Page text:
If you can't go under the radar, obliterate the fucker with chaff and flares.
No, just capitalist. Their aim, like every other PLC, is the acquiring of capital.
That capitalism left entirely unchecked can well end up turning into outright corporate fascism, especially when helped by a hundred or so years of lawyering and abuse of laws designed to protect actual physical people.. well, that's a debate I guess. Still capitalism though.
Really, asides blocking obvious malware, why bother?
I guess if you're in a school you have to conform to some standard or other so the blame can go elsewhere when the kids discover in graphic detail how useless web filters are. Though honestly, if it's that strict an environment, then set up a whitelist of approved sites and deny access to all others.
If you're in a workplace? I presume your employees are adults. If you catch 'em slacking, deal with it. Websense ain't gonna help you there. Might even be a hindrance if necessary information ends up being stuck behind the censorwall because the word "condom" is buried twenty paragraphs down and five directories in, so the whole site is obviously porn.
"You don't need to upgrade a WP7 phone, you just wait a year for the free upgrade."
Really? So if I buy a new Nokia outright, Nokia will give me the next model when it comes out?
A contract phone is not "free", and never will be. This is why I don't have them.
So how's that upgrade path from WP7 coming along?
"Android has only just brought in support for Bluetooth Low Energy in the version announced last week, whereas a few WinPho / Win 8 devices already support it."
And as soon as it's rolled out to the Nexus devices, they have the relevant dual-mode chippery to support it too. Same with any other Android device with the right hardware and a decent level of support.
How's that seamless upgrade path going from WP7, while we're dragging up old issues?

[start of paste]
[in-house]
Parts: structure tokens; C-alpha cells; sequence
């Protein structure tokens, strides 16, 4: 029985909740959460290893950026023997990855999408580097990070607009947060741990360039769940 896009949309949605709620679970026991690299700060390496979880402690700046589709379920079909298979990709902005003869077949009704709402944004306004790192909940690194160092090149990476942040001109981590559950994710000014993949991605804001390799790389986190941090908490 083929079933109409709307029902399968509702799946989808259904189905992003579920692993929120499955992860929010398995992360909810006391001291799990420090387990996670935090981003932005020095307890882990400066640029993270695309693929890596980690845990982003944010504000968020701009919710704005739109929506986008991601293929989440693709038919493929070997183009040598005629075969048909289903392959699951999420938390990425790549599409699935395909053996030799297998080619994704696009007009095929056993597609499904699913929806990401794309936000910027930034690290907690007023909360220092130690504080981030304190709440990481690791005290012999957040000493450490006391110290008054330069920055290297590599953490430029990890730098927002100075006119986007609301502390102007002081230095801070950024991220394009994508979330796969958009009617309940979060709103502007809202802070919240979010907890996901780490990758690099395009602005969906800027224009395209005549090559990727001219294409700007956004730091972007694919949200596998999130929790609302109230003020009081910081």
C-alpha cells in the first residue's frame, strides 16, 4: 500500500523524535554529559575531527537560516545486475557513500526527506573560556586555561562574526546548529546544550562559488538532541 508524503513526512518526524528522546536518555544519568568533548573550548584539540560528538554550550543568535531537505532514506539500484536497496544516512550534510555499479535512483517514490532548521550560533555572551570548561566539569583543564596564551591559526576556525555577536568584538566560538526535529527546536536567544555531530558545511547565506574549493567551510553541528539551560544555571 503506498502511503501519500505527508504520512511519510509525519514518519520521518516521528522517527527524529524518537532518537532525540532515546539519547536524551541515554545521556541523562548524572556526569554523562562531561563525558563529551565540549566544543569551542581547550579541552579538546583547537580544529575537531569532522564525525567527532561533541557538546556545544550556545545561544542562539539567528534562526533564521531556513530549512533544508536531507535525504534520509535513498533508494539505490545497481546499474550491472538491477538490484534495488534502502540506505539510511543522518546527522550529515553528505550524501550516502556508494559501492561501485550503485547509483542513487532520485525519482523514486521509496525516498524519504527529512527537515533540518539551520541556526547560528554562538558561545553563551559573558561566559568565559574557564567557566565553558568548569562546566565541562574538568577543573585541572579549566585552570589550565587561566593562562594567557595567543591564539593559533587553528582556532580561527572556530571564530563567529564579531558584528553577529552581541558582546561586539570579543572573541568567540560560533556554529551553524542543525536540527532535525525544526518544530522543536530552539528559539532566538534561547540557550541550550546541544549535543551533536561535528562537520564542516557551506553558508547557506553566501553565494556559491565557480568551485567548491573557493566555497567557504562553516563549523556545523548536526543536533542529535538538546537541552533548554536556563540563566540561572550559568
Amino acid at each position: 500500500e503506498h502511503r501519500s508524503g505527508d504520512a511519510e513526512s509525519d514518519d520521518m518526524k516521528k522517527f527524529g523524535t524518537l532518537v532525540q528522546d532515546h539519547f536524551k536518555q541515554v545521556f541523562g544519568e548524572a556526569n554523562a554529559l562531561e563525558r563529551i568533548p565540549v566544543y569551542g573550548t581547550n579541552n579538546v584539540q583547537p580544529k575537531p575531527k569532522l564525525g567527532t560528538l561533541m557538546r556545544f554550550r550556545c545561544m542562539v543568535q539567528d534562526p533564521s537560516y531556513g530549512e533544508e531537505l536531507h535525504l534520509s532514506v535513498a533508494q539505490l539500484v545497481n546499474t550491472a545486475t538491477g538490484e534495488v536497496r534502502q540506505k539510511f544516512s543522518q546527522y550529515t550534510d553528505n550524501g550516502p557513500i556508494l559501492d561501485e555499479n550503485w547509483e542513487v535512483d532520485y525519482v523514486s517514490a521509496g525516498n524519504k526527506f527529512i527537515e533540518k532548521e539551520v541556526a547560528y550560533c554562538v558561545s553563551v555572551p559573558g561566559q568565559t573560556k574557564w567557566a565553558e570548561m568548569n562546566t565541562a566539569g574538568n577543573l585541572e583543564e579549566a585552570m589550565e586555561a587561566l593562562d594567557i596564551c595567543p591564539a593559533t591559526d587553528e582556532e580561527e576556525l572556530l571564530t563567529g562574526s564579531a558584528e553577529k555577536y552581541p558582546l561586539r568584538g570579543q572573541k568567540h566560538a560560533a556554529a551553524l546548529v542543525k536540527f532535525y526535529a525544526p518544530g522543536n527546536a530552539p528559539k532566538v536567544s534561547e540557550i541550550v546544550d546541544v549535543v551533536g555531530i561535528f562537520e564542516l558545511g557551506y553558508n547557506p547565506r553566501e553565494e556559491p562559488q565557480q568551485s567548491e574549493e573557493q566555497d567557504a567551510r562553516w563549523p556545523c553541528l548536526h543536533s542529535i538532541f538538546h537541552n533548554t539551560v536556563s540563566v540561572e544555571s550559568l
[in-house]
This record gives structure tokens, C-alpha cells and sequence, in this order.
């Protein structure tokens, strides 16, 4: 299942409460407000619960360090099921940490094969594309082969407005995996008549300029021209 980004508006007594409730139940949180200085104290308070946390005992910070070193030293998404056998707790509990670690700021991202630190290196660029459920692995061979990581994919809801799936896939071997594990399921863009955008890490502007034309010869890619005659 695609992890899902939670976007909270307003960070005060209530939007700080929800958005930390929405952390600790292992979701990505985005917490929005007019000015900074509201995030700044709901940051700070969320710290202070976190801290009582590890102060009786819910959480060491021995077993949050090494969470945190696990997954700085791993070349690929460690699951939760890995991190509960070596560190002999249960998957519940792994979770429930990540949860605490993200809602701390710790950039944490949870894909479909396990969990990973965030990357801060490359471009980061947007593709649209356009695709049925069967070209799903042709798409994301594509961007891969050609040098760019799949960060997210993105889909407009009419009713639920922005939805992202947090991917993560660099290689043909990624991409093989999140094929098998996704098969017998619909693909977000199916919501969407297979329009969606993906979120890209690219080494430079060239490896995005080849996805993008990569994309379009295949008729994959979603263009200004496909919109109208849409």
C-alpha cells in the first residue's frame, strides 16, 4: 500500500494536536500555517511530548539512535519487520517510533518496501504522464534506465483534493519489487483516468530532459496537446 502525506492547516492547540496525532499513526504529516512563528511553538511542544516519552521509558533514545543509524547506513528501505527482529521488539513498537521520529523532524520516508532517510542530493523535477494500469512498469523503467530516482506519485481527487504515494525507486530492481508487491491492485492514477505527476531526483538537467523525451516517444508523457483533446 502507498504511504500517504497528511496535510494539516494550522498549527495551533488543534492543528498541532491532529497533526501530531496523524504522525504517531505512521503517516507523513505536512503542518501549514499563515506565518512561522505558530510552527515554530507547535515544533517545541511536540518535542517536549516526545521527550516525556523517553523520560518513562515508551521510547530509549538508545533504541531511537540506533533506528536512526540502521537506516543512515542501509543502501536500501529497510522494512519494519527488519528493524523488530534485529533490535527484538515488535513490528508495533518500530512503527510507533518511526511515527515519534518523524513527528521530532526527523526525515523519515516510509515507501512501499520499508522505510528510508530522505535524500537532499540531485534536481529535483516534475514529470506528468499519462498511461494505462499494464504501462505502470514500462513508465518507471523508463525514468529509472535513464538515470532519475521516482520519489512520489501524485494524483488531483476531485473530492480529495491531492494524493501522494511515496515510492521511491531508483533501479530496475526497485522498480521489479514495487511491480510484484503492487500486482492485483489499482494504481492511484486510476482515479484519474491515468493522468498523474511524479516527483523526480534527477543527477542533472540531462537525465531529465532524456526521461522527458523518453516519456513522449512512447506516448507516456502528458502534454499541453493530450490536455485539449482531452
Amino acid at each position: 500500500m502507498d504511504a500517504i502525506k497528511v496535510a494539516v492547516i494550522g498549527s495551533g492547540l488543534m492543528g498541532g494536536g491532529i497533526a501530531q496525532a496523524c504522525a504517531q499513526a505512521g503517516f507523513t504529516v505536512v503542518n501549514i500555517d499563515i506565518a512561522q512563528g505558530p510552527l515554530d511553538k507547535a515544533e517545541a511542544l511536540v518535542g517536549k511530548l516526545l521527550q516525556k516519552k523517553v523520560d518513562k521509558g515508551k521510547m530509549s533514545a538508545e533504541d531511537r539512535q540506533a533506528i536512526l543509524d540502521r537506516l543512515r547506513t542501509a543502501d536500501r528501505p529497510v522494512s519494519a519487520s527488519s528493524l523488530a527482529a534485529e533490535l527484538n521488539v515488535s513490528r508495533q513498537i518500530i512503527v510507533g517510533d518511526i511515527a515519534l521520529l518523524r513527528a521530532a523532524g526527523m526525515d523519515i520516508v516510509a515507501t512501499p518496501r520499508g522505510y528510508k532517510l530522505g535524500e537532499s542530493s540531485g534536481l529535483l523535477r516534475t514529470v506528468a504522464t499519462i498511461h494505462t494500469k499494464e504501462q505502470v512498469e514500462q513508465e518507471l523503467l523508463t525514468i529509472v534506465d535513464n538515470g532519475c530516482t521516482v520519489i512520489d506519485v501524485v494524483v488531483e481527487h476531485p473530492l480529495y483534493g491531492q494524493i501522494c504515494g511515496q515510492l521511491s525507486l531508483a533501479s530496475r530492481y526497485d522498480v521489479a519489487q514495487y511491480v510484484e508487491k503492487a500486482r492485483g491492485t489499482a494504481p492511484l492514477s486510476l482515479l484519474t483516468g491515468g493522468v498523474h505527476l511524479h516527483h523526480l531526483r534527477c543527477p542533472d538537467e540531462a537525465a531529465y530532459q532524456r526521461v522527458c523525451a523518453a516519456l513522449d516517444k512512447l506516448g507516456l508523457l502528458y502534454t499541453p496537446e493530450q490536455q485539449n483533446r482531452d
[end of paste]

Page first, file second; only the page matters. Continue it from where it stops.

(Well somebody had to)
"Ergo Eadon will start lobbying for a full Linux stack watch whilst everyone else gets on with buying and binning these ;)"
He doesn't need to. You know the old joke about people hacking Linux into everything including the kitchen toaster?
Well, how about The IBM WatchPad?
Of course for something more fondle-toy and less terminal client, there's always the Pebble.
I'm waiting for the first person to tell me how Apple are changing the game again, myself.
So you hire 8 expensive people and a boatload of expensive Windows licensing, or just 8 expensive people?
Who's measuring? Using how many discredited Microsoft-sponsored reports?
" more efficient on same hardware"
No. Just no. There's a reason the top 500 supers are almost all Toy Unix based - because it's not quite a toy any more. With my own personal experiences largely flying in the face of your assertion (and I'm sure, many others who have similar experiences), I have to wonder what you're on about?
"and there is Powershell - which is more powerful than any default UNIX shell."
Ah, a troll. Okay, you got me, I guess.
^^^I admire the attempt, I really do, but this one does seem a little... stretched.
Of course, that's probably what SHE said.
Or screw all the radio crap and shove the relevant comms through a bunch of gold-plated contacts on the card.
A Dremel or similar miniature power tool, and a 0.2mm or finer drill bit. Give that chip a bit of air to breath, with a hole so small a cashier won't notice it.
I would use Linux if I knew beans about programming
Give one of the friendlier Linuxes a try in Virtualbox or something. Granted, you can't just download Crysis for it, but at the same time, Ubuntu Software Center or Synaptic is distinctly easier to use than C++. Needing to know how to edit Xorg.conf went out of the window a looooong time ago.
"leverages Nintendo's intellectual property"
Posts a walk-through for a computer game that would probably make more for Nintendo through just one extra purchase than a whole month of ad impressions?
Nintendo can jump down a pipe, and do can the notion of intellectual "property".
because they are and will always be incapable of becoming more than they are programmed to be.
Start with a grid of cells. Each cell can be alive or dead.
On every turn:
Every cell with < 2 neighbours dies.
Every cell 2-3 neighbours survives.
Cells with > 3 neighbours die.
Empty spaces with exactly three neighbours become populated with a new living cell.
Simple rules. You wouldn't think that they'd be capable of producing such staggering complexity. Complex enough to be Turing Complete, if you're masochist enough.
"ME was the last Windows I ever voluntarily used. Didnt seem too bad at the time."
Aye. Thing is, ME was fast by comparison to Windows 98, but rather fragile and tended to fall over at the drop of a hat. At least that was my own experience before going back to 98SE at the time.
And yes, the desktop Linuxes are rather nice these days. Problem is you'll never edit a docx file properly in Linux (for one example), and the problem isn't simply an engineering one.